Saturday, November 10, 2012

DEIVATHIN KURAL # 81 (Vol # 6) Dated 10 Nov 2012




DEIVATHIN KURAL # 81 (Vol # 6) Dated 10 Nov 2012

(These e-mails are translations of talks given by PeriyavaaL of Kanchi Kaamakoti Peetam, over a period of some 60 years while he was the pontiff in the earlier part of the last century. These have been published by Vanadi Padippagam, Chennai, in seven volumes of a thousand pages each as Deivathin Kural. Today we are going ahead from the last paragraph on page No 548 of Volume 6 of the Tamil original. The readers may note that herein ‘man/he’ includes ‘woman/she’ too mostly. These e-mails are all available at   http://Advaitham.blogspot.com updated constantly)

Guru Who Knows and has Experience

468.  We are not talking about being qualified in academic education and so many years of experience as a teacher.  To be a Guru for Aadhyaatmic experience he has to be intrinsically knowledgeable of Aatma Saakshaatkaara and have that experience!  In the Upanishads he is referred to as ‘Brhma Nishta’ and in Gita as ‘Tatva Darshin’.  You do not have to worry if such a person, who has really had Aatma Saakshaatkaara, a Self-Realized Soul, be available as a Guru these days?  If sincerely the aspirant is very keen in his Mumukshutvam, within the available lot of such people the best will become known to him and even if he was not an out and out Brhma Nishta, at the time of this Mumukshu getting the Brhma Upadesa, God Himself will personify in his Guru.  That is how it will happen, in which you need not have any doubt!  It all depends on your sincerity and seriousness.  As you are wondering if there is a worthwhile Brhma Nishta who can become your Guru, God also is on the lookout for such a sincere soul thirsting for release!  So, when you are ripe enough, God will know when and how to intervene on your behalf.  He may even come within you as the subtle Guru and do the needful. 
469.  But if I say such a thing, in these days of unbridled independence (as PeriyavaaL was about to use some very strong words, suddenly checks his eloquence and tones his expression down saying), my words can be misinterpreted that, ‘there is no need for a Guru as PeriyavaaL says that Aadi Sankara said so!’  Without a Guru in the physical form, for one to become capable of giving the Brhma Upadesa to oneself is of course a rarity of the highest order!  It happens only in the case of some highly evolved and accomplished aspirants with such Samskaaraas as never before.  Even if that person happens not to be aspiring for Brhma Gnaana, God has come in the way and diverted him on to the right lines.  But those are exceptions and cannot be the rule.  (KTSV adds:  – Here PeriyavaaL uses a phrase in Tamil as ‘தடுத்து ஆட்கொள்வது’, which means, ‘interfering, stopping and taking over command of the situation’!  Such a thing historically happened in the case of Sundarar, one of the Naayanmaars.  In PeriyavaaL’s own time, there was this Ramana Maharishi.  When he was only 17 years of age, Ramana happened to ask a relative visiting their house, as to where he was coming from.  He was so over whelmed by the reply saying that he is coming from ‘அருணாசலம்.  He asked further “Is there such place as அருணாசலம்?  Where is அருணாசலம்?  The visitor’s reply was that it is in திருவண்ணாமலை’ that is, ‘ThiruvaNNaamalai’.  From that moment onwards he so irrevocably changed direction that he was a complete Sanyaasi without ever being given a Brhma Upadesa by any Guru!  No SravaNam, Mananam and Nidhidhyaasanam, as we understand it.  He had the death experience and soon reached ‘திருவண்ணாமலை’.  For years he was lost to the world in the underground enclosure known as ‘Paathaala Lingam’, within the premises of AruNachaleswara Temple in ThiruvaNNaamalai.  He was recovered and restored to this world as we know by the tender care and nursing by Seshadri SwamigaL, another great Gnaani by his own rights!  Read about them from the numerous books published by Ramana Ashram, ThiruvaNNamalai, in Tamilnadu, India.)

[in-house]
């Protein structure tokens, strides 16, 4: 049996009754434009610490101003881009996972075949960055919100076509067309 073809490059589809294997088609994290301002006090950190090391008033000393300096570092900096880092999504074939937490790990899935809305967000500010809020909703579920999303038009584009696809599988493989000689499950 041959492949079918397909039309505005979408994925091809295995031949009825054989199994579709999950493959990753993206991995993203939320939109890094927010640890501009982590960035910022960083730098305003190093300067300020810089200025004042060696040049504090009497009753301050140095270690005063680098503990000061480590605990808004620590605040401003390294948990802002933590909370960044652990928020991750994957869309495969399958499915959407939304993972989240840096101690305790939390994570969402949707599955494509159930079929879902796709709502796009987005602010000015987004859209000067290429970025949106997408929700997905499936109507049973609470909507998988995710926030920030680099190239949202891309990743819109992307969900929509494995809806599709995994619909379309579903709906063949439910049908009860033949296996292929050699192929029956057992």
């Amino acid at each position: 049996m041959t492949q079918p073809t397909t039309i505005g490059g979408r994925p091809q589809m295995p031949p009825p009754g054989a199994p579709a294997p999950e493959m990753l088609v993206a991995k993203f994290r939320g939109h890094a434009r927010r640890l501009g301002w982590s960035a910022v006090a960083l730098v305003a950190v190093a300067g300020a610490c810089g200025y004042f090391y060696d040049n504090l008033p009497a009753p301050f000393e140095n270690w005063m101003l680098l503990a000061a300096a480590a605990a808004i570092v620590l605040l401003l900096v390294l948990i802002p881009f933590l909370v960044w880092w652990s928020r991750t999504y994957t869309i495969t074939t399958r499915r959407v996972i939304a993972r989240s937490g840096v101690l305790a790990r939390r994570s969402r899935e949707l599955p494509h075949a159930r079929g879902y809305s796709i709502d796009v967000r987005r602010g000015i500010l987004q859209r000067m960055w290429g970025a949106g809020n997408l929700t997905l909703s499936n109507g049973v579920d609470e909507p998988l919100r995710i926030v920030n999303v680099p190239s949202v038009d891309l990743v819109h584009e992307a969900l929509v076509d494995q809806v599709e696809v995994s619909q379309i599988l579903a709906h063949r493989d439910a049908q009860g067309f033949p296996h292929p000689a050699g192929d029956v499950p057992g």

470.  Total Commitment to the One Goal – ‘ஒரே குறியில் ஈடுபாடு’.  Once having taken Sannyaasa and received the Upadesa, what is he required to do?  He should not be doing what I am doing, totally forbidden, (saying so PeriyavaaL smiles).  Am I not talking with you all, various sorts of news, worldly affairs, history, geography, rumour and gossip?  A Sanyaasi should never be doing all that.  He should be forever thinking of Aatma as the only thought, speech and goal.  “Leave all words and worlds other than Aatma!  Taking hold of the bow, the great weapon familiar in the Upanishads, one should fix on it an arrow sharpened with meditation.  Drawing the string, O good looking one, hit that very target that is Imperishable, with the mind absorbed in Its thought.  Om is the bow; the Soul is the arrow; and Brhman is called its target.  It is to be hit by an unerring man.  One should become one with It just like an arrow.”  That is what is said by Mundaka Upanishad (II.ii.3 & 4.)
471.  Another Upanishad (Brihad Aaranyaka IV.4.21.) says that, “Other than the one golden word / phrase of ‘Oneness of Jiva and Brhmam’, all other words give only pain to the throat.”  Sri Krishna goes on stacking one by one (Bhagawat Gita V.17.), “तद्बुध्यस्तदात्मानस्तन्निष्टास्तत्परायणा: |
गच्चन्त्य्पुनरावृत्तिं ज्ञाननिर्धूतकल्मषा: ||”, meaning, “Their intellect absorbed in That(तत् बुद्ध्य:), their self being That(तत् आत्मान:), established in That(तत् निष्टा:), with That for their supreme goal(तत् परायणा:), they go whence there is no return, their sins dispelled by knowledge.  This he said in ‘Karma – Sannyaasa Yoga’ the Fifth Chapter.  In ‘Vibhuti Yoga’ the Tenth Chapter, he says, “Those aspirants who have come to realise that ‘I am all in all’; with their minds and life wholly absorbed in Me, enlightening each other, ever speaking of Me, they are satisfied, thrilled and delighted”!  Bhagawat Gita (X.9.) says, “मच्चित्ता मत्गतप्राणा भोधयन्त: परस्परं | कथयन्त्स्च मां नित्यं तुष्यन्ति रमन्ति च ||”.